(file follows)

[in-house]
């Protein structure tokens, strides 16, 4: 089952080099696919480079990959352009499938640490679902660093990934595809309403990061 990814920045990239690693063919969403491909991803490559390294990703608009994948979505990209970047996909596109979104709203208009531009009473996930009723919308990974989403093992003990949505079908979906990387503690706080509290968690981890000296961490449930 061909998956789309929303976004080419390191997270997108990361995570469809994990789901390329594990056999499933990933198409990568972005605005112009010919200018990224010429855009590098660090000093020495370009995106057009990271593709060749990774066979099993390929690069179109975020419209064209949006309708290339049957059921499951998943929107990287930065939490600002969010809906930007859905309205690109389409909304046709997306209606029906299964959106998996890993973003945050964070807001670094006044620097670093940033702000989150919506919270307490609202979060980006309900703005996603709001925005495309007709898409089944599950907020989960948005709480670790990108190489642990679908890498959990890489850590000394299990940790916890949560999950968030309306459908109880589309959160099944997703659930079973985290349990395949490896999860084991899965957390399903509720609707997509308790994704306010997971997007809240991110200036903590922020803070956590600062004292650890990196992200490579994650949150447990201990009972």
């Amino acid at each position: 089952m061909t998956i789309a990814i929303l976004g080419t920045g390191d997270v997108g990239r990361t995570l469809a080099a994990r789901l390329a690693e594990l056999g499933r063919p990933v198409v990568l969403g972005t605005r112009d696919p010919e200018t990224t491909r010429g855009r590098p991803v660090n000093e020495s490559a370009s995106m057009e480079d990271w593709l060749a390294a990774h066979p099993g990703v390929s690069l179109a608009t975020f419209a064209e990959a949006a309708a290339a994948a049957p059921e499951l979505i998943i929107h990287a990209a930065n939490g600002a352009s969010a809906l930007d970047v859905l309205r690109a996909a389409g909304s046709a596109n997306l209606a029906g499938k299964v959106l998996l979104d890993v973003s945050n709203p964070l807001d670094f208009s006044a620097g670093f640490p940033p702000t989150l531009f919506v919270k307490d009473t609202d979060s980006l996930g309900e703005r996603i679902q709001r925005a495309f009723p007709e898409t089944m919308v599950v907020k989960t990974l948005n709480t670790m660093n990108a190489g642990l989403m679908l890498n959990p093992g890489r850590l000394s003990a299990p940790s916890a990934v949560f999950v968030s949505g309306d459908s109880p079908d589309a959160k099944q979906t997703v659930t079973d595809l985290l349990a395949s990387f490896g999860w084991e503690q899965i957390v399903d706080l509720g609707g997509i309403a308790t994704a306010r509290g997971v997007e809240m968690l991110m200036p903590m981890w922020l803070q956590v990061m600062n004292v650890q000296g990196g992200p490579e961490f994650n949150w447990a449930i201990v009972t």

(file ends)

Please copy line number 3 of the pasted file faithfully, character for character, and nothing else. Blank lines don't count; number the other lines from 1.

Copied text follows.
């Amino acid at each position: 089952m061909t998956i789309a990814i929303l976004g080419t920045g390191d997270v997108g990239r990361t995570l469809a080099a994990r789901l390329a690693e594990l056999g499933r063919p990933v198409v990568l969403g972005t605005r112009d696919p010919e200018t990224t491909r010429g855009r590098p991803v660090n000093e020495s490559a370009s995106m057009e480079d990271w593709l060749a390294a990774h066979p099993g990703v390929s690069l179109a608009t975020f419209a064209e990959a949006a309708a290339a994948a049957p059921e499951l979505i998943i929107h990287a990209a930065n939490g600002a352009s969010a809906l930007d970047v859905l309205r690109a996909a389409g909304s046709a596109n997306l209606a029906g499938k299964v959106l998996l979104d890993v973003s945050n709203p964070l807001d670094f208009s006044a620097g670093f640490p940033p702000t989150l531009f919506v919270k307490d009473t609202d979060s980006l996930g309900e703005r996603i679902q709001r925005a495309f009723p007709e898409t089944m919308v599950v907020k989960t990974l948005n709480t670790m660093n990108a190489g642990l989403m679908l890498n959990p093992g890489r850590l000394s003990a299990p940790s916890a990934v949560f999950v968030s949505g309306d459908s109880p079908d589309a959160k099944q979906t997703v659930t079973d595809l985290l349990a395949s990387f490896g999860w084991e503690q899965i957390v399903d706080l509720g609707g997509i309403a308790t994704a306010r509290g997971v997007e809240m968690l991110m200036p903590m981890w922020l803070q956590v990061m600062n004292v650890q000296g990196g992200p490579e961490f994650n949150w447990a449930i201990v009972t």